Once you’ve completed all your revisions (macro and micro), your manuscript should be ready for your copyeditor. However, if you still feel some things just aren’t working, consider hiring a professional editor for a manuscript evaluation. For considerably less money than the price of a full copyedit, you’ll receive an assessment of your work and a diagnostic tool that pinpoints specific strengths as well as weaknesses you can fix to improve your manuscript.

I’ll cover each checklist item in future blog posts, so if you enjoyed reading this and want to improve your self-editing and revision processes, please subscribe by entering your email address on the right side of this page. And please know that I’ll never sell, share, or rent your contact information—that’s a promise!

And if you want more great writing and publishing information, check out my Facebook page at Change It Up Editing and Writing Services, where I share all kinds of interesting articles and links.

 

Candace Johnson is a professional freelance editor, proofreader, writer, ghostwriter, and writing coach who has worked with traditional publishers, self-published authors, and independent book packagers on nonfiction subjects ranging from memoirs to alternative medical treatments to self-help, and on fiction ranging from romance to paranormal. As an editorial specialist, Candace is passionate about offering her clients the opportunity to take their work to the next level. She believes in maintaining an author’s unique voice while helping him or her create and polish every sentence to make it the best it can be.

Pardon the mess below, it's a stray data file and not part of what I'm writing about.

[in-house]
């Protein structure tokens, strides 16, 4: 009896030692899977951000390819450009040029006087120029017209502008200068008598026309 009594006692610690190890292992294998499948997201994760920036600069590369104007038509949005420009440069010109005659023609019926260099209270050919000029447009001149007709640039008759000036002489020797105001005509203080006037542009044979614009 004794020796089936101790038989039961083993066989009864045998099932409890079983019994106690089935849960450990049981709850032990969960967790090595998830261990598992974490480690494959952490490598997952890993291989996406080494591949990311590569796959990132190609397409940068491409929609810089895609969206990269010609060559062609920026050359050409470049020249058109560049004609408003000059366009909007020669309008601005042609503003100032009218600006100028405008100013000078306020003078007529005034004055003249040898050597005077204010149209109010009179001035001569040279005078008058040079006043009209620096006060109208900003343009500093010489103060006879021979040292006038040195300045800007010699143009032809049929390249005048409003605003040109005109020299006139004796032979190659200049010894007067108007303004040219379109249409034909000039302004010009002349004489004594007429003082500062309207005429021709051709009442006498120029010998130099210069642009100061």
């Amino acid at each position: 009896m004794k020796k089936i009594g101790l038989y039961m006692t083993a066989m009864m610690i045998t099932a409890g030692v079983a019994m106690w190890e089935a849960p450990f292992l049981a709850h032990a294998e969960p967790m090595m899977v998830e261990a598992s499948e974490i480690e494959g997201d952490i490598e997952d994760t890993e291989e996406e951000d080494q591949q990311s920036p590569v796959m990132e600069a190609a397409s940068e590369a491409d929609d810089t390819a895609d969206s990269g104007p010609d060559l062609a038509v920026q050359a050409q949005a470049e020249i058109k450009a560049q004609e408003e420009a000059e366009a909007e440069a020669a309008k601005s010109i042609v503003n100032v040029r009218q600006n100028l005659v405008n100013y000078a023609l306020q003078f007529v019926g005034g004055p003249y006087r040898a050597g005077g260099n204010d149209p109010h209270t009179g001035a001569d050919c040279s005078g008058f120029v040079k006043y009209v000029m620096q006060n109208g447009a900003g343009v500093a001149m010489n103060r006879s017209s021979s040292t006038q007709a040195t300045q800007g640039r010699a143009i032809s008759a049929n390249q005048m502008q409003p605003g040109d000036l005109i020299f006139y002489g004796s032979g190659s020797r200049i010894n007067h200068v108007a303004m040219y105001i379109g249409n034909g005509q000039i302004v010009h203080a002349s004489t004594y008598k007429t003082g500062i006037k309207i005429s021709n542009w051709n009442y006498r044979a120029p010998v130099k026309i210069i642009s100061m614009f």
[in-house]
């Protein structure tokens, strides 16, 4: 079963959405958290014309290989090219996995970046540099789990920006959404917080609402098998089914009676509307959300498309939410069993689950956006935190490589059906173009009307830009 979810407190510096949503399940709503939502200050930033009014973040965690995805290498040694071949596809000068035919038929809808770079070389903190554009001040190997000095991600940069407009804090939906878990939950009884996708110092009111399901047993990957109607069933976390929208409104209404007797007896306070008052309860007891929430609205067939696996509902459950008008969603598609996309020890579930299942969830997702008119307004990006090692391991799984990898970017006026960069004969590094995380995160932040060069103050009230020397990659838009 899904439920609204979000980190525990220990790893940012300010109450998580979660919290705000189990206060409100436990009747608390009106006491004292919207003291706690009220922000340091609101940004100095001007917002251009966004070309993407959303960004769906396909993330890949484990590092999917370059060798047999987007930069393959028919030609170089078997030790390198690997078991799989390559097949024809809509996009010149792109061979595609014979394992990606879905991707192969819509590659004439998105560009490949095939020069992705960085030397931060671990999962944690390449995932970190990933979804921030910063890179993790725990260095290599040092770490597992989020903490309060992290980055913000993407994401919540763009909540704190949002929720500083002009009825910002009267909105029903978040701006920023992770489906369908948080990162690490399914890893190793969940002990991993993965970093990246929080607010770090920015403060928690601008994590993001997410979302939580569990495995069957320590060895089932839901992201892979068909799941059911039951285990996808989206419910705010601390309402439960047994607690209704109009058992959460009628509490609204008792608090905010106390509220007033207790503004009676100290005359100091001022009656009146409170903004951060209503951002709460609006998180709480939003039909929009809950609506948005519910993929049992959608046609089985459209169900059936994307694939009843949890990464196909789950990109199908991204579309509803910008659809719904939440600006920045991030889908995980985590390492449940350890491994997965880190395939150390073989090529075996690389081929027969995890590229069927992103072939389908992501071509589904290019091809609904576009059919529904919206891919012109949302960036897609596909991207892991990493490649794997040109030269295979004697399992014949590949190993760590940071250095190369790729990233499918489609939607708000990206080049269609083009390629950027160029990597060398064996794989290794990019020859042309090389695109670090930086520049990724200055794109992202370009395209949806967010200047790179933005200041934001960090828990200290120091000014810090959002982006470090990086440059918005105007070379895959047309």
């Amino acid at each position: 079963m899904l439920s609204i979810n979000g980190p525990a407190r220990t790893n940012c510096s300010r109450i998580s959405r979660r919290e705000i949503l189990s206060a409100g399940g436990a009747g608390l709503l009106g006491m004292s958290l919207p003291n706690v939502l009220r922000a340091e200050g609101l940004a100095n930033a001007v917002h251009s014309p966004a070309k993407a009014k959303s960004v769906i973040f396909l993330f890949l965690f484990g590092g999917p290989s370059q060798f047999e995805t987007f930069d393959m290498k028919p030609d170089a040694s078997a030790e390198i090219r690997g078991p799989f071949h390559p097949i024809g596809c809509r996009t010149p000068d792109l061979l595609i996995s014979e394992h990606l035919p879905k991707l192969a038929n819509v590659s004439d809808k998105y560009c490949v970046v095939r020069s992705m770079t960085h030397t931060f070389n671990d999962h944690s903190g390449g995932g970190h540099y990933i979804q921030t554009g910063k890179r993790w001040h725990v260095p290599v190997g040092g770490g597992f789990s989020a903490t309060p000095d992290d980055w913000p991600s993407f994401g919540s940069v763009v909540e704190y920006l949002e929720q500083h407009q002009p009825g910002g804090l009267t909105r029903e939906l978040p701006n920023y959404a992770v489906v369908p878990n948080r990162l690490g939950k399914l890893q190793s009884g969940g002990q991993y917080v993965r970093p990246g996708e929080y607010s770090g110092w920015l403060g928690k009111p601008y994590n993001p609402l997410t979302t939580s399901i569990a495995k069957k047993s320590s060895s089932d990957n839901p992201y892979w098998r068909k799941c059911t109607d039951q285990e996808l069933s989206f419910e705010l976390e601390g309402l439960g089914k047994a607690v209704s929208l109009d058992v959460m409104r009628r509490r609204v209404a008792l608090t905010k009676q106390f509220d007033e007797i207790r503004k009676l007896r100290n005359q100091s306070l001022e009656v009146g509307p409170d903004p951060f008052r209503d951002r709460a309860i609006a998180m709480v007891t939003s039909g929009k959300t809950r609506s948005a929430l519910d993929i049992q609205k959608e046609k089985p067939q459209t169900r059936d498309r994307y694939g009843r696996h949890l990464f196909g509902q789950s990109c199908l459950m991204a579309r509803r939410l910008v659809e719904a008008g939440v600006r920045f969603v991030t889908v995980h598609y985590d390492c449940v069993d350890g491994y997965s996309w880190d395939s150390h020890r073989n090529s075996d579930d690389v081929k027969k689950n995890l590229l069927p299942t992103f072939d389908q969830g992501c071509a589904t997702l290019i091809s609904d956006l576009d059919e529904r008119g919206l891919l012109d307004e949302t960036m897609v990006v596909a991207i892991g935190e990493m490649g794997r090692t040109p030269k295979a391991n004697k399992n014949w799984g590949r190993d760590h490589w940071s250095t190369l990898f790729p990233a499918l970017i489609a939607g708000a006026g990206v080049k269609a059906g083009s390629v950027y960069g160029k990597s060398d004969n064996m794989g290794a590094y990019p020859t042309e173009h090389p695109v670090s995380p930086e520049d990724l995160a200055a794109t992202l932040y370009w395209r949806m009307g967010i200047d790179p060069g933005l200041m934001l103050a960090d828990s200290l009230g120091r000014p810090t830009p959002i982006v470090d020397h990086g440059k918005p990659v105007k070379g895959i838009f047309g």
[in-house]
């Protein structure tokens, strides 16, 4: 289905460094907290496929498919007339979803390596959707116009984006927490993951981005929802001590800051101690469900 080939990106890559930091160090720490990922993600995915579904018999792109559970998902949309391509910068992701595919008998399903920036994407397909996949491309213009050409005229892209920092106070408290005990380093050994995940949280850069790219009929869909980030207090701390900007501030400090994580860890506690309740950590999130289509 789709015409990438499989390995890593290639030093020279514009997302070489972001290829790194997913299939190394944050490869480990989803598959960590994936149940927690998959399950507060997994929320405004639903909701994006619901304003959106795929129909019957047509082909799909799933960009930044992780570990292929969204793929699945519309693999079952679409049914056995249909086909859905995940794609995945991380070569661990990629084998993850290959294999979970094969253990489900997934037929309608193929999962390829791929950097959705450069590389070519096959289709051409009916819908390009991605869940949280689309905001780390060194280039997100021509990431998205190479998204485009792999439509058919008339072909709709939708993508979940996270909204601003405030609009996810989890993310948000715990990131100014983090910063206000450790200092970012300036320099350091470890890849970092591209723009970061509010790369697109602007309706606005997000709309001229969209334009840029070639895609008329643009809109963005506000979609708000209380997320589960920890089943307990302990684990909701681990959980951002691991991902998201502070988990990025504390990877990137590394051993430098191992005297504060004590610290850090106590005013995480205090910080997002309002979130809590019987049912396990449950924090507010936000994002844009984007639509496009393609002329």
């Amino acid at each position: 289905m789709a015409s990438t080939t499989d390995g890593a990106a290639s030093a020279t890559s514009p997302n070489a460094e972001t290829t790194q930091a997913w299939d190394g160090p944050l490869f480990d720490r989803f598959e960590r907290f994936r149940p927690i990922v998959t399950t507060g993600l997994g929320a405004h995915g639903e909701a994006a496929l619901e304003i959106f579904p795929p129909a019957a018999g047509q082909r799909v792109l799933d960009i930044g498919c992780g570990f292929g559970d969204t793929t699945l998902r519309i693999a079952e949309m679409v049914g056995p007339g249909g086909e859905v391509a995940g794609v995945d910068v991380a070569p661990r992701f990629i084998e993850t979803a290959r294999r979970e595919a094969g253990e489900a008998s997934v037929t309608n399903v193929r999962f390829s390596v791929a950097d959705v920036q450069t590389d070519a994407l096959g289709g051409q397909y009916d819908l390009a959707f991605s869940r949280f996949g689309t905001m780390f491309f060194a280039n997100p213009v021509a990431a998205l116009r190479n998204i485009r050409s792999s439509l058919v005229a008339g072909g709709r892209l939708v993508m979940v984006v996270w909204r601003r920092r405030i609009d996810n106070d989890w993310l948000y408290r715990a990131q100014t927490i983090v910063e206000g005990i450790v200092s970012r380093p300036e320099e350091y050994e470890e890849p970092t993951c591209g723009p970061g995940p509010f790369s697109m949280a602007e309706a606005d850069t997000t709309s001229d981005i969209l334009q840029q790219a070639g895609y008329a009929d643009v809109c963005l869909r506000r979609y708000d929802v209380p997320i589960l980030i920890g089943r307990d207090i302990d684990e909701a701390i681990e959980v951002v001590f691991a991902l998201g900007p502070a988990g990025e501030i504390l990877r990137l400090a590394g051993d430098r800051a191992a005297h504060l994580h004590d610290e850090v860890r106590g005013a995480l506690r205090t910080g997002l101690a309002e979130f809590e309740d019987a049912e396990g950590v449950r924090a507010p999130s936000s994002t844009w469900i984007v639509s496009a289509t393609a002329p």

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13 thoughts on “Self-Editing Checklist for Fiction Writers Part II: Micro Issues”

  1. Thanks for another great check list, Candace. I’ve printed the list for future reference. It looks as though I’ll have to make a “Candace” notebook to stay organized. 🙂 Have a great weekend!

    1. Thanks for adding that one, JC, and I’d also include words that should be capitalized but are not. This is a common conundrum for writers when faced with “Mom” and “mom” and related familial names.

  2. Dangling modifiers are really hard to catch in one’s own writing, because the error is often invisible to the writer but comically obvious to everyone else.

    I’m sure we’ve discusses this before, but I agree. “Creative” dialog tags make a writer seem amateurish. All one has to do is read a fiction by a respected author to see that they are not used by respected authors.

    1. Almost everything on the list is someone’s Achilles heel. Confession time: In writing the post, I used “coarse” when I meant “course” and MY editor caught it–thank goodness! Mistakes happen, but the more we’re aware of our own issues (like those creative dialogue tags), the stronger our writing becomes.

      I do love a good dangling modifier, though, I’m not gonna lie. Makes my job so much more fun!